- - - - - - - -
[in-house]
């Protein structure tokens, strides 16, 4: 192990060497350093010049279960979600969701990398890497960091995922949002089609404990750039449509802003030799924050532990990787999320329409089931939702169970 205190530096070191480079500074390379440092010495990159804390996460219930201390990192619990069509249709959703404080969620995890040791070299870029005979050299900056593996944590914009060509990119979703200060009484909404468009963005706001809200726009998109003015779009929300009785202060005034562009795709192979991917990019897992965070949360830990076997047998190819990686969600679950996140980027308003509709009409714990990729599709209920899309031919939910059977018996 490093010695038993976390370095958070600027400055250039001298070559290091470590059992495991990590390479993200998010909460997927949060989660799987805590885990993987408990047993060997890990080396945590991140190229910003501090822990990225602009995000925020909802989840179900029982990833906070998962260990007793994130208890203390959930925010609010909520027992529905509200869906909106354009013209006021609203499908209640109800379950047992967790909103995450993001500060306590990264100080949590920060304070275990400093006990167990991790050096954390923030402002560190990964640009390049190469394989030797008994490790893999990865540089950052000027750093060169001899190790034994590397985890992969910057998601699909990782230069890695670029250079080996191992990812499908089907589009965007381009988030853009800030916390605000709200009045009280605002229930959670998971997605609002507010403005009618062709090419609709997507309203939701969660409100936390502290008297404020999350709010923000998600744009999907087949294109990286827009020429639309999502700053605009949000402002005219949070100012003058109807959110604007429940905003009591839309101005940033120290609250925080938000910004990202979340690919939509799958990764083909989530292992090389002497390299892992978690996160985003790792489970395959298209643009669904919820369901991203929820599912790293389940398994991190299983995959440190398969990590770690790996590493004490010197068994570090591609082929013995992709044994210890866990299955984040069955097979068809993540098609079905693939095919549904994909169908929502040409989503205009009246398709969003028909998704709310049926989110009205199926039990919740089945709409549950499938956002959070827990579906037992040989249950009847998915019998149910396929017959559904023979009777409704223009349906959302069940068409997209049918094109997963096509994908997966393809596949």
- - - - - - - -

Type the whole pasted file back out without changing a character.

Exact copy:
[in-house]
């Protein structure tokens, strides 16, 4: 192990060497350093010049279960979600969701990398890497960091995922949002089609404990750039449509802003030799924050532990990787999320329409089931939702169970 205190530096070191480079500074390379440092010495990159804390996460219930201390990192619990069509249709959703404080969620995890040791070299870029005979050299900056593996944590914009060509990119979703200060009484909404468009963005706001809200726009998109003015779009929300009785202060005034562009795709192979991917990019897992965070949360830990076997047998190819990686969600679950996140980027308003509709009409714990990729599709209920899309031919939910059977018996 490093010695038993976390370095958070600027400055250039001298070559290091470590059992495991990590390479993200998010909460997927949060989660799987805590885990993987408990047993060997890990080396945590991140190229910003501090822990990225602009995000925020909802989840179900029982990833906070998962260990007793994130208890203390959930925010609010909520027992529905509200869906909106354009013209006021609203499908209640109800379950047992967790909103995450993001500060306590990264100080949590920060304070275990400093006990167990991790050096954390923030402002560190990964640009390049190469394989030797008994490790893999990865540089950052000027750093060169001899190790034994590397985890992969910057998601699909990782230069890695670029250079080996191992990812499908089907589009965007381009988030853009800030916390605000709200009045009280605002229930959670998971997605609002507010403005009618062709090419609709997507309203939701969660409100936390502290008297404020999350709010923000998600744009999907087949294109990286827009020429639309999502700053605009949000402002005219949070100012003058109807959110604007429940905003009591839309101005940033120290609250925080938000910004990202979340690919939509799958990764083909989530292992090389002497390299892992978690996160985003790792489970395959298209643009669904919820369901991203929820599912790293389940398994991190299983995959440190398969990590770690790996590493004490010197068994570090591609082929013995992709044994210890866990299955984040069955097979068809993540098609079905693939095919549904994909169908929502040409989503205009009246398709969003028909998704709310049926989110009205199926039990919740089945709409549950499938956002959070827990579906037992040989249950009847998915019998149910396929017959559904023979009777409704223009349906959302069940068409997209049918094109997963096509994908997966393809596949």